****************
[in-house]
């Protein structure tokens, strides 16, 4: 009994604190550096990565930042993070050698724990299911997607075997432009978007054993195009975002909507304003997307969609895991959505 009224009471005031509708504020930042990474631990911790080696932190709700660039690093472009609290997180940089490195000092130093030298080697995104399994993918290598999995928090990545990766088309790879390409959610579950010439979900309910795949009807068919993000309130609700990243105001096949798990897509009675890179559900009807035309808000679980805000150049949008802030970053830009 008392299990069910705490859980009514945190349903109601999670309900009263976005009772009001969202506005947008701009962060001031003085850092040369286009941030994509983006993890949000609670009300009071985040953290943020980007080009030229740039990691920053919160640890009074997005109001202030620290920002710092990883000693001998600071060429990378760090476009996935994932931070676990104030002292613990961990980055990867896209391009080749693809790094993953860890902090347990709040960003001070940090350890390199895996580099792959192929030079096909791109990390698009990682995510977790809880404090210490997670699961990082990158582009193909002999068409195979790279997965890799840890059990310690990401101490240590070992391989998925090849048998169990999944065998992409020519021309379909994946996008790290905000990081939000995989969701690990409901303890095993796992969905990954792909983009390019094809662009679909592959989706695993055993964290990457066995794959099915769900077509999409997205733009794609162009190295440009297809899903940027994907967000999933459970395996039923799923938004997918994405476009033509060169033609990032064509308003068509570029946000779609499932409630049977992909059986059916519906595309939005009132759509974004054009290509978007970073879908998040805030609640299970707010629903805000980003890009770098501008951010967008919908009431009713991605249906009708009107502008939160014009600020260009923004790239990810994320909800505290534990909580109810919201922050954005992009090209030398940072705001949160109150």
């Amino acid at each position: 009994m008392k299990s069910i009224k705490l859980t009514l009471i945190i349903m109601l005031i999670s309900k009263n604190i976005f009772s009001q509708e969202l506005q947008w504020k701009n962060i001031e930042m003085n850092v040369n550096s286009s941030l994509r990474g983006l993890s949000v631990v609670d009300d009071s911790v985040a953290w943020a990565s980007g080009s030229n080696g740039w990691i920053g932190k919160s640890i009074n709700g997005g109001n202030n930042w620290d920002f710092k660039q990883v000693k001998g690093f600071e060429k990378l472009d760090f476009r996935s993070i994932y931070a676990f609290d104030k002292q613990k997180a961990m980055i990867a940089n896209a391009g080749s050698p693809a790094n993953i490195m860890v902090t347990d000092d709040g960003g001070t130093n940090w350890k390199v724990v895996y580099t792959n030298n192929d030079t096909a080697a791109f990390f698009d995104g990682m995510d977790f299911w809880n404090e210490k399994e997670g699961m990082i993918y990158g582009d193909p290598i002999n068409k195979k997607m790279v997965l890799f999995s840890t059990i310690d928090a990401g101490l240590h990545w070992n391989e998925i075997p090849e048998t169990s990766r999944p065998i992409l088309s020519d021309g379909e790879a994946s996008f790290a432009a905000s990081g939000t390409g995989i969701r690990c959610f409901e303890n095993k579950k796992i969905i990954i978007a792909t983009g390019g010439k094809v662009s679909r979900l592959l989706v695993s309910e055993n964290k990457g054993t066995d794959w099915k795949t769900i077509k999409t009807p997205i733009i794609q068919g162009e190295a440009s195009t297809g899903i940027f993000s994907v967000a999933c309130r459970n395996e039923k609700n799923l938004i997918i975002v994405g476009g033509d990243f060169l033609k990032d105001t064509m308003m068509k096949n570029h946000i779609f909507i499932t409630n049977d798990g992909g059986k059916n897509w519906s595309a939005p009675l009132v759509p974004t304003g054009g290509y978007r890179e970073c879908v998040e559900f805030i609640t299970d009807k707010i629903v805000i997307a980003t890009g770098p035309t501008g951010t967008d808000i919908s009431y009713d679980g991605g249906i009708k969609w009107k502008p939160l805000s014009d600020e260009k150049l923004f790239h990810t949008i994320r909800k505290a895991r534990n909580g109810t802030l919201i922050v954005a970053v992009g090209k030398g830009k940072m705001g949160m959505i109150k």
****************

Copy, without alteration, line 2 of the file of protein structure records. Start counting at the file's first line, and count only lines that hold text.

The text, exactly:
């Protein structure tokens, strides 16, 4: 009994604190550096990565930042993070050698724990299911997607075997432009978007054993195009975002909507304003997307969609895991959505 009224009471005031509708504020930042990474631990911790080696932190709700660039690093472009609290997180940089490195000092130093030298080697995104399994993918290598999995928090990545990766088309790879390409959610579950010439979900309910795949009807068919993000309130609700990243105001096949798990897509009675890179559900009807035309808000679980805000150049949008802030970053830009 008392299990069910705490859980009514945190349903109601999670309900009263976005009772009001969202506005947008701009962060001031003085850092040369286009941030994509983006993890949000609670009300009071985040953290943020980007080009030229740039990691920053919160640890009074997005109001202030620290920002710092990883000693001998600071060429990378760090476009996935994932931070676990104030002292613990961990980055990867896209391009080749693809790094993953860890902090347990709040960003001070940090350890390199895996580099792959192929030079096909791109990390698009990682995510977790809880404090210490997670699961990082990158582009193909002999068409195979790279997965890799840890059990310690990401101490240590070992391989998925090849048998169990999944065998992409020519021309379909994946996008790290905000990081939000995989969701690990409901303890095993796992969905990954792909983009390019094809662009679909592959989706695993055993964290990457066995794959099915769900077509999409997205733009794609162009190295440009297809899903940027994907967000999933459970395996039923799923938004997918994405476009033509060169033609990032064509308003068509570029946000779609499932409630049977992909059986059916519906595309939005009132759509974004054009290509978007970073879908998040805030609640299970707010629903805000980003890009770098501008951010967008919908009431009713991605249906009708009107502008939160014009600020260009923004790239990810994320909800505290534990909580109810919201922050954005992009090209030398940072705001949160109150």